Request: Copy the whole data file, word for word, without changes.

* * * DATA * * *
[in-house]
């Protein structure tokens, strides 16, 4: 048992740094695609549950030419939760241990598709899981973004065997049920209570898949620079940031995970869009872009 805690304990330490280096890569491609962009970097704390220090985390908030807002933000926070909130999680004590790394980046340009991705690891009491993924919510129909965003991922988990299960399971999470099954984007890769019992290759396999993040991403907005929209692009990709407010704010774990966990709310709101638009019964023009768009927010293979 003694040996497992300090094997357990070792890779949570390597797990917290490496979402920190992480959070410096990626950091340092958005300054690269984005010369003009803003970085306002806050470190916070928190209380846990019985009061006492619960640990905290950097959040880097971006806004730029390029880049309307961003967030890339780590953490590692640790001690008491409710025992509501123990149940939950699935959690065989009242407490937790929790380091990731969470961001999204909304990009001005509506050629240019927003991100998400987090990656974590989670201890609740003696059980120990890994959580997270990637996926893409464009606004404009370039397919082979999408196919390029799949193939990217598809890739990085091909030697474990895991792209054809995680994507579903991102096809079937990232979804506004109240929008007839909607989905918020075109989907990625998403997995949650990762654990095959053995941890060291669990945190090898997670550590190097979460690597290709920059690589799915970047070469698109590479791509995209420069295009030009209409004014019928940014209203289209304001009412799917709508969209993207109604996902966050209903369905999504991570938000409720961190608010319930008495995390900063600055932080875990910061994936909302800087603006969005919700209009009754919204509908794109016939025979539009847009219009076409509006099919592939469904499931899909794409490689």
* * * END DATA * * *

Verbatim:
[in-house]
């Protein structure tokens, strides 16, 4: 048992740094695609549950030419939760241990598709899981973004065997049920209570898949620079940031995970869009872009 805690304990330490280096890569491609962009970097704390220090985390908030807002933000926070909130999680004590790394980046340009991705690891009491993924919510129909965003991922988990299960399971999470099954984007890769019992290759396999993040991403907005929209692009990709407010704010774990966990709310709101638009019964023009768009927010293979 003694040996497992300090094997357990070792890779949570390597797990917290490496979402920190992480959070410096990626950091340092958005300054690269984005010369003009803003970085306002806050470190916070928190209380846990019985009061006492619960640990905290950097959040880097971006806004730029390029880049309307961003967030890339780590953490590692640790001690008491409710025992509501123990149940939950699935959690065989009242407490937790929790380091990731969470961001999204909304990009001005509506050629240019927003991100998400987090990656974590989670201890609740003696059980120990890994959580997270990637996926893409464009606004404009370039397919082979999408196919390029799949193939990217598809890739990085091909030697474990895991792209054809995680994507579903991102096809079937990232979804506004109240929008007839909607989905918020075109989907990625998403997995949650990762654990095959053995941890060291669990945190090898997670550590190097979460690597290709920059690589799915970047070469698109590479791509995209420069295009030009209409004014019928940014209203289209304001009412799917709508969209993207109604996902966050209903369905999504991570938000409720961190608010319930008495995390900063600055932080875990910061994936909302800087603006969005919700209009009754919204509908794109016939025979539009847009219009076409509006099919592939469904499931899909794409490689």